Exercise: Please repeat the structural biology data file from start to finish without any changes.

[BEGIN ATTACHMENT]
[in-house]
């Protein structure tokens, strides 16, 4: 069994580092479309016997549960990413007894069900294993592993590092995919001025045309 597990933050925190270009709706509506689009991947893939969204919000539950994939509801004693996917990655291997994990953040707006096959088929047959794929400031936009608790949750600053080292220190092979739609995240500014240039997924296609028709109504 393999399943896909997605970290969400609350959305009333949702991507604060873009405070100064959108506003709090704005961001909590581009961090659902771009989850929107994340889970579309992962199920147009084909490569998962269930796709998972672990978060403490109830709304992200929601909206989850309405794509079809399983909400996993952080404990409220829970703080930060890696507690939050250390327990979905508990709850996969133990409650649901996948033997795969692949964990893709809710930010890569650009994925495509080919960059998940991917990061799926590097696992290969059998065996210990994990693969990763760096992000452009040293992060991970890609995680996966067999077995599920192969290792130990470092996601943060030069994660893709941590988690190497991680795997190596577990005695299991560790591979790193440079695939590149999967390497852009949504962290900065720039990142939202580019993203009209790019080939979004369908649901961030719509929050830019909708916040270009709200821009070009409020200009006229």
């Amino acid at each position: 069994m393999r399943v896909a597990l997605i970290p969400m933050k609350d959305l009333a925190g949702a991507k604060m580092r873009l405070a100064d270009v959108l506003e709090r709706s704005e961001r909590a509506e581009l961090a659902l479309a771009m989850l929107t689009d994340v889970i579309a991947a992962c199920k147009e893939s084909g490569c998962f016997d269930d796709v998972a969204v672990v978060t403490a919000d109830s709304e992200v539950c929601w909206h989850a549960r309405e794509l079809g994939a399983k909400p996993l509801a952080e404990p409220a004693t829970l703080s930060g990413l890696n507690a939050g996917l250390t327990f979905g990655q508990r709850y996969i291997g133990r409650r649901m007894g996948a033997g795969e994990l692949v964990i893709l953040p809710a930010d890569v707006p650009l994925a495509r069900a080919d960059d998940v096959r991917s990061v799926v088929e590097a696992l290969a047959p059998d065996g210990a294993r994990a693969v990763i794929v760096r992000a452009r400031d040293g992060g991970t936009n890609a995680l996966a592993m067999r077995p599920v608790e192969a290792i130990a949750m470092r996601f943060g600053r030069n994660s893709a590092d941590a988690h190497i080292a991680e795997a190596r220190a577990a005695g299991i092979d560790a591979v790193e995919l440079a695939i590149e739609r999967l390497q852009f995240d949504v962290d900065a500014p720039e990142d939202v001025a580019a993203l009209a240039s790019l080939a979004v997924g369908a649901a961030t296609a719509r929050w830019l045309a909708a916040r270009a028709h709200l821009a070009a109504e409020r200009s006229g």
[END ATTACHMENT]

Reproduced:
[in-house]
């Protein structure tokens, strides 16, 4: 069994580092479309016997549960990413007894069900294993592993590092995919001025045309 597990933050925190270009709706509506689009991947893939969204919000539950994939509801004693996917990655291997994990953040707006096959088929047959794929400031936009608790949750600053080292220190092979739609995240500014240039997924296609028709109504 393999399943896909997605970290969400609350959305009333949702991507604060873009405070100064959108506003709090704005961001909590581009961090659902771009989850929107994340889970579309992962199920147009084909490569998962269930796709998972672990978060403490109830709304992200929601909206989850309405794509079809399983909400996993952080404990409220829970703080930060890696507690939050250390327990979905508990709850996969133990409650649901996948033997795969692949964990893709809710930010890569650009994925495509080919960059998940991917990061799926590097696992290969059998065996210990994990693969990763760096992000452009040293992060991970890609995680996966067999077995599920192969290792130990470092996601943060030069994660893709941590988690190497991680795997190596577990005695299991560790591979790193440079695939590149999967390497852009949504962290900065720039990142939202580019993203009209790019080939979004369908649901961030719509929050830019909708916040270009709200821009070009409020200009006229």
């Amino acid at each position: 069994m393999r399943v896909a597990l997605i970290p969400m933050k609350d959305l009333a925190g949702a991507k604060m580092r873009l405070a100064d270009v959108l506003e709090r709706s704005e961001r909590a509506e581009l961090a659902l479309a771009m989850l929107t689009d994340v889970i579309a991947a992962c199920k147009e893939s084909g490569c998962f016997d269930d796709v998972a969204v672990v978060t403490a919000d109830s709304e992200v539950c929601w909206h989850a549960r309405e794509l079809g994939a399983k909400p996993l509801a952080e404990p409220a004693t829970l703080s930060g990413l890696n507690a939050g996917l250390t327990f979905g990655q508990r709850y996969i291997g133990r409650r649901m007894g996948a033997g795969e994990l692949v964990i893709l953040p809710a930010d890569v707006p650009l994925a495509r069900a080919d960059d998940v096959r991917s990061v799926v088929e590097a696992l290969a047959p059998d065996g210990a294993r994990a693969v990763i794929v760096r992000a452009r400031d040293g992060g991970t936009n890609a995680l996966a592993m067999r077995p599920v608790e192969a290792i130990a949750m470092r996601f943060g600053r030069n994660s893709a590092d941590a988690h190497i080292a991680e795997a190596r220190a577990a005695g299991i092979d560790a591979v790193e995919l440079a695939i590149e739609r999967l390497q852009f995240d949504v962290d900065a500014p720039e990142d939202v001025a580019a993203l009209a240039s790019l080939a979004v997924g369908a649901a961030t296609a719509r929050w830019l045309a909708a916040r270009a028709h709200l821009a070009a109504e409020r200009s006229g």